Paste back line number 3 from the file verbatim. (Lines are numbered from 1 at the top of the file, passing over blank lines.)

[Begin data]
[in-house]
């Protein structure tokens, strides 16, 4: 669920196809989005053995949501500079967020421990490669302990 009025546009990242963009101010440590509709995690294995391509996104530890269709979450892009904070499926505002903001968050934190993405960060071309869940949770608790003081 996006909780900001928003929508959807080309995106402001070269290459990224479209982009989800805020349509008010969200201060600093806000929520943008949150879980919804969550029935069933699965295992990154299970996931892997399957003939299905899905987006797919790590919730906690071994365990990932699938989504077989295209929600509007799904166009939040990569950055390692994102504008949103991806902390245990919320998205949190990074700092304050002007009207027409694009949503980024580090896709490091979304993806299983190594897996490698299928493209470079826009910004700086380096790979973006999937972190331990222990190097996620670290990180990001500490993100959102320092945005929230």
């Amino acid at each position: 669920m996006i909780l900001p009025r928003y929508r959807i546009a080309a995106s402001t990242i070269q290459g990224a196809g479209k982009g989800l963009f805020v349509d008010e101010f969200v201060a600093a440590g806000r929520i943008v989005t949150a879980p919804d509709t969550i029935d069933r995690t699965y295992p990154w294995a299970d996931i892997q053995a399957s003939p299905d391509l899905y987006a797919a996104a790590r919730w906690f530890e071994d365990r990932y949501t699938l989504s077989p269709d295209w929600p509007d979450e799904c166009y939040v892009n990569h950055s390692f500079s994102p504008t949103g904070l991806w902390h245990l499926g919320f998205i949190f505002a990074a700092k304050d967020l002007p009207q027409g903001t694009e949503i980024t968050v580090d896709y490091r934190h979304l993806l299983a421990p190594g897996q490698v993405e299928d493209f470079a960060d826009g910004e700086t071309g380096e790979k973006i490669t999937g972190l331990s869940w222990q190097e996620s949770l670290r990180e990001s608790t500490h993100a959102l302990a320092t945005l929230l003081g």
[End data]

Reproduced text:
């Amino acid at each position: 669920m996006i909780l900001p009025r928003y929508r959807i546009a080309a995106s402001t990242i070269q290459g990224a196809g479209k982009g989800l963009f805020v349509d008010e101010f969200v201060a600093a440590g806000r929520i943008v989005t949150a879980p919804d509709t969550i029935d069933r995690t699965y295992p990154w294995a299970d996931i892997q053995a399957s003939p299905d391509l899905y987006a797919a996104a790590r919730w906690f530890e071994d365990r990932y949501t699938l989504s077989p269709d295209w929600p509007d979450e799904c166009y939040v892009n990569h950055s390692f500079s994102p504008t949103g904070l991806w902390h245990l499926g919320f998205i949190f505002a990074a700092k304050d967020l002007p009207q027409g903001t694009e949503i980024t968050v580090d896709y490091r934190h979304l993806l299983a421990p190594g897996q490698v993405e299928d493209f470079a960060d826009g910004e700086t071309g380096e790979k973006i490669t999937g972190l331990s869940w222990q190097e996620s949770l670290r990180e990001s608790t500490h993100a959102l302990a320092t945005l929230l003081g």